COVID-19 has also been affecting newspapers as well. A number of newspaper publishers have put into effect salary cuts to almost 40 percent of journalists and have stopped paying for the services of freelance journalists. On May 4th, the Daily sun released a statement that they will only be providing physical copies to four provinces , North West, Limpopo, Gauteng, and Mpumalanga. Since, 2019 there has been a 20 percent decline in newspaper sales putting newspaper publishers in a crucial financial position. The Association of Independent Publishers has already called for government support with advertising in hopes of helping their 200 independent print publications. Already over 50 percent of the members of the South African Freelancers’ Association has lost more than 70 percent of their income in the past months. Even though this is happening

right now, the consumption of media has increased immensely since a majority of people are stuck at home. In the past month, digital news views and traction has increased dramatically. A majority of digital news outlets have seen an increase of over 50 percent. In some moments I find myself paying a little too much to my screens, but in the current state we are in nobody should be worried about how much screen time they have but what they are indulging int instead. Media consumption is on our phones, computers, tablets, and prints, but we need to assure that we are intaking good content. After the COVID-19 pandemic is over, the likelihood of all of us having this much time on our hands is going to be slim.

Reference Article


For some South African publishing houses, the shift hasn’t been so smooth. Already having to share a smaller pool of readers, reductions in sales and advertising revenue have annihilated one title after another. Just over a year ago, in January 2019, Khanyi Dhlomo’s Ndalo Media announced it was closing shop, just a mere 20 months after acquiring licenses to publish ELLE and ELLE Decoration South Africa. A few months earlier, in October 2018, Associated Magazine Publishing, had also decided to stop publishing another international title, Marie Claire.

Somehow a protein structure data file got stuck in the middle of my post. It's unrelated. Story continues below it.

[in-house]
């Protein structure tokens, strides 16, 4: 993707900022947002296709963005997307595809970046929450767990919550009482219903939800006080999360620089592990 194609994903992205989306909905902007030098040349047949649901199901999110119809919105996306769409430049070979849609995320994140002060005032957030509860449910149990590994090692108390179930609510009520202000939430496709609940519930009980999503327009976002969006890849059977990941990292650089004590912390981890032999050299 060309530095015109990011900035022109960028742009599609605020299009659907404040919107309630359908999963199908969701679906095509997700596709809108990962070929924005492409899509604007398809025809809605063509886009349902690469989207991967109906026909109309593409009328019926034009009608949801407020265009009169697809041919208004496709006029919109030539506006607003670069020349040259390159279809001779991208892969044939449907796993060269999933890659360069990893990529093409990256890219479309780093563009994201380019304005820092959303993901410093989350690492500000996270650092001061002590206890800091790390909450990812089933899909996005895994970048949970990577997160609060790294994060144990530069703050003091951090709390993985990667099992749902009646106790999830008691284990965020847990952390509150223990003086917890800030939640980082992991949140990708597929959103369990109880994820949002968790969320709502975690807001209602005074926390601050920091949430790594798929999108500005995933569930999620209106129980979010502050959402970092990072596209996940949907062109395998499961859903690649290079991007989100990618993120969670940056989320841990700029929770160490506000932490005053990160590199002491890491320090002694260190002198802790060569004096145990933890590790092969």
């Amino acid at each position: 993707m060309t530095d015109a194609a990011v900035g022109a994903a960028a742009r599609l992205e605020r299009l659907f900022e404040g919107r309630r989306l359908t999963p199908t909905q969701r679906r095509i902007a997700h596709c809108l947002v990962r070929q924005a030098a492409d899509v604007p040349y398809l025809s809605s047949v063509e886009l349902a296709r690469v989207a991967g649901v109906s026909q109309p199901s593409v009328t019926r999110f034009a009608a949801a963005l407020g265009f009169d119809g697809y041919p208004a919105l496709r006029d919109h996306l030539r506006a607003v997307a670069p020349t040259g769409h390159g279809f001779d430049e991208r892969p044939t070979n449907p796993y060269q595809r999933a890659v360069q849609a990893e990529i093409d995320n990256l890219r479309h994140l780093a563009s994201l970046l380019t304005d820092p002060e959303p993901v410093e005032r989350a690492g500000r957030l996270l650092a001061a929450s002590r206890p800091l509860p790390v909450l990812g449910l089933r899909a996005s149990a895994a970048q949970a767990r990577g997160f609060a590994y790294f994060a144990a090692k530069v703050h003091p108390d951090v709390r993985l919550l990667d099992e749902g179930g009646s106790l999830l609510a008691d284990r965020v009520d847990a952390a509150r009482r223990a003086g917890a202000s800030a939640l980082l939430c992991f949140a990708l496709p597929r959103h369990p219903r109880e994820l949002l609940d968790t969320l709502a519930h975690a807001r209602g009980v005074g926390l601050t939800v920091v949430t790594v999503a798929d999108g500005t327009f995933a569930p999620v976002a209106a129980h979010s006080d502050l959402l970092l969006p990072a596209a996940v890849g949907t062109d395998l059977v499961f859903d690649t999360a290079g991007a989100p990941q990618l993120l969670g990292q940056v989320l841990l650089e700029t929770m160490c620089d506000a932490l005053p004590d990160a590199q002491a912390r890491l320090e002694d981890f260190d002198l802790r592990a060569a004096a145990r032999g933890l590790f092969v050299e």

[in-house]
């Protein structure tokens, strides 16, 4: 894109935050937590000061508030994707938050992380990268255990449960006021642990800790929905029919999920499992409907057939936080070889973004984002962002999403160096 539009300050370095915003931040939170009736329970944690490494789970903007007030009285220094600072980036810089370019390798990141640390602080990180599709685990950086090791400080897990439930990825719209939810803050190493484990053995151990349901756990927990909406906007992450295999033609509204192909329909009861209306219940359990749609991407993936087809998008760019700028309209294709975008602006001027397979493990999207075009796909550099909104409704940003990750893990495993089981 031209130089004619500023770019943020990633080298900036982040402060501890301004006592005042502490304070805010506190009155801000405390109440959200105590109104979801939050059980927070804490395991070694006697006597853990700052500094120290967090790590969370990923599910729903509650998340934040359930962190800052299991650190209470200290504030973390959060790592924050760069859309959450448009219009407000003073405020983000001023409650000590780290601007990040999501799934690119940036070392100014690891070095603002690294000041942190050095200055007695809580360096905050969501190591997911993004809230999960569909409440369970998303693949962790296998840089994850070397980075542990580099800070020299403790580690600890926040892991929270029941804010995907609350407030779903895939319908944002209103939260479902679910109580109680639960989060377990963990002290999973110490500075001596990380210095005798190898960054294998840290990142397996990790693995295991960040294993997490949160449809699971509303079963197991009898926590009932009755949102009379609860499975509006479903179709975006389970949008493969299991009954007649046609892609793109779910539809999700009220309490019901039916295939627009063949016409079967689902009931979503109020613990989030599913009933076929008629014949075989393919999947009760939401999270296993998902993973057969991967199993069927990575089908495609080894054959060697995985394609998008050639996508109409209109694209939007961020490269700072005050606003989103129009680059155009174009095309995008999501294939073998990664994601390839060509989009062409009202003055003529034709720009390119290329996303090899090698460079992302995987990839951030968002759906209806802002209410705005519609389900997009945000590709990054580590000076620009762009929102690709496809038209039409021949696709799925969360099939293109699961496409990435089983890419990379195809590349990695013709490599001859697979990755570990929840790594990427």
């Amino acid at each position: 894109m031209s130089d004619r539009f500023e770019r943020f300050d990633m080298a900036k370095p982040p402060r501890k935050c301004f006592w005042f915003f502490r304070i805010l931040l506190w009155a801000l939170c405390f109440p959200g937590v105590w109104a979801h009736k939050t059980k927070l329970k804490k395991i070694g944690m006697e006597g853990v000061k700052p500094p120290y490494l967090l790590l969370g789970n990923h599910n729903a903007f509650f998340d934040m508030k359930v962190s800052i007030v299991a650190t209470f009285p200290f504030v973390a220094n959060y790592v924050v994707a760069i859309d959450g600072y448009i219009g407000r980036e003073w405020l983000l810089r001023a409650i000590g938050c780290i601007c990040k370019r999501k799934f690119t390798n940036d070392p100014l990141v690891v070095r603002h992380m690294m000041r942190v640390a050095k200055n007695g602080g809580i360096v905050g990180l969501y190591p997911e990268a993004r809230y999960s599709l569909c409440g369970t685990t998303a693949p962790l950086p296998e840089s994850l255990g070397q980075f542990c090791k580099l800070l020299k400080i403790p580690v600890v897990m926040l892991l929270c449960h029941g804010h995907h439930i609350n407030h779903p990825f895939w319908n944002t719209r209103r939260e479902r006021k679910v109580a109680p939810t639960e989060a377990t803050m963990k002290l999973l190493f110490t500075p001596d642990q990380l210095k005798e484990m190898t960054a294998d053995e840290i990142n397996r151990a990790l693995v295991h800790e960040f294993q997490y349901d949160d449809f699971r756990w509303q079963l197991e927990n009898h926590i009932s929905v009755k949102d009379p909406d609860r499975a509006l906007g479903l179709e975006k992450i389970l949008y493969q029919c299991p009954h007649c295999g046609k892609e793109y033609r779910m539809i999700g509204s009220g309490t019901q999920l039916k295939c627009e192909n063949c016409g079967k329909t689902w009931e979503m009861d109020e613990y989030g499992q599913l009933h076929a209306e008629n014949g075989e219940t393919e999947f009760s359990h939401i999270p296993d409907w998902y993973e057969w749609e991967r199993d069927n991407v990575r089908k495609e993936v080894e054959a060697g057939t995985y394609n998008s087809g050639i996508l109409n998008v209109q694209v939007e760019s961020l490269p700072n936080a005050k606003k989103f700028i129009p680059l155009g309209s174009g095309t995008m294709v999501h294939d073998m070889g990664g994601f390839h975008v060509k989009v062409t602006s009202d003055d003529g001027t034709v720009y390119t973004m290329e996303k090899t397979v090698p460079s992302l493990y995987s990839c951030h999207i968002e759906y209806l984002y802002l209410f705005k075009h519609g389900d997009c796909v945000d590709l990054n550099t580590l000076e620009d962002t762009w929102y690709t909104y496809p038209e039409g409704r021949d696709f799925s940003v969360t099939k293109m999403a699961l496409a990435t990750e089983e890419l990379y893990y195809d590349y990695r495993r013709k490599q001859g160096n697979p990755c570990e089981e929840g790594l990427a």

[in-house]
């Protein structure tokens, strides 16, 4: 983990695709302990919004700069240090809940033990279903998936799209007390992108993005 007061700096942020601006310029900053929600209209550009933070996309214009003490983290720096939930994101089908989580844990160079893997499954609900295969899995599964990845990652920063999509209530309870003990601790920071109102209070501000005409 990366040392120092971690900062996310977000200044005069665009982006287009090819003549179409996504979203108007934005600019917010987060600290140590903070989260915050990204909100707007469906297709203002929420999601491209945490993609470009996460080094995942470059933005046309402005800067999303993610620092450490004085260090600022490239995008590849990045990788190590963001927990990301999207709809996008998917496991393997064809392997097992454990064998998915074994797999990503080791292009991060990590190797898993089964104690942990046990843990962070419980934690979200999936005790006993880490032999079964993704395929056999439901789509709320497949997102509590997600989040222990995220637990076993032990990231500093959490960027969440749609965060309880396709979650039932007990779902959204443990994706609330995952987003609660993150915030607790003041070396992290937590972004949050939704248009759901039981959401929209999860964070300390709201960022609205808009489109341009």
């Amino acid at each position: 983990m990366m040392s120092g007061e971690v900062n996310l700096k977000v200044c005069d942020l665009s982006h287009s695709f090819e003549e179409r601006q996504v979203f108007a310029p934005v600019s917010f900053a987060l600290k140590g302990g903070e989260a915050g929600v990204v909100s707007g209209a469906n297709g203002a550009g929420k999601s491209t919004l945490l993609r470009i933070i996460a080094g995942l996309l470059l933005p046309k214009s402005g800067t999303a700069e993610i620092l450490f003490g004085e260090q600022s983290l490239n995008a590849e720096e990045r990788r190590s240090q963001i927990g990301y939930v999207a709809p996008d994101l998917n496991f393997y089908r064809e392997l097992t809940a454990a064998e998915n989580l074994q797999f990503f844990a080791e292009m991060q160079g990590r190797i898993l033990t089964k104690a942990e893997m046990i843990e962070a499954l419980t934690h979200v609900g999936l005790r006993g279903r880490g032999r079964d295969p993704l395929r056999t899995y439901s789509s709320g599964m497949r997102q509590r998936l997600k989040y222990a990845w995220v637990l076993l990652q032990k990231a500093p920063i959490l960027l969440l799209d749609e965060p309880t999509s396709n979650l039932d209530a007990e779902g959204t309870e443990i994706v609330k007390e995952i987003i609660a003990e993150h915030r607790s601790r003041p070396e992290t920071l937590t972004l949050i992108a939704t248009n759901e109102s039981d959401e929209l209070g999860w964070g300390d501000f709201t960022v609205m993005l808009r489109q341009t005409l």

As of May 2020, Associated Magazine Publishing has permanently closed its doors after nearly 40 years in business. The last of its four surviving titles: Cosmopolitan, House and Leisure, Good Housekeeping, and Women on Wheels, gone for good, unless another brave publisher wishes to have a go at them. 
“The unexpected and devastating impact of Covid-19, causing the closure of printing and distribution channels, the global halt on advertising spend as well as the inability to host events for the foreseeable future, have made it impossible to continue trading, despite large amounts of personal funds having gone into AMP,” said CEO Julia Raphaely. 

There’s no doubt that June/July will bring even more imaginative covers, reminding us of the power of the timely and carefully produced image, especially one that can sit on a shelf for a month, even long after the Instagram likes have dwindled. And yet, judging by the sales trends over the last decade, it would seem unlikely that cover imagery would be enough to turn the fortunes of consumer magazine publishing.
While a cover like the pregnant Moore’s 1991 Vanity Fair cover might have resulted in an additional 400,000 units being sold, these days, a provocative cover is more likely to result in a heightened social media buzz. And although that can be monetised, it is far trickier to make the same amount of money off digital content in comparison to what magazines could once charge for a page in the print edition.







Photos by

SA Country Life, COSMOPOLITAN, Magzter, Daily Maverick,
Julia Raphaely/LinkedIn, MAGSatHome, United Graphics &
Mailing Group



July 1 st, 2020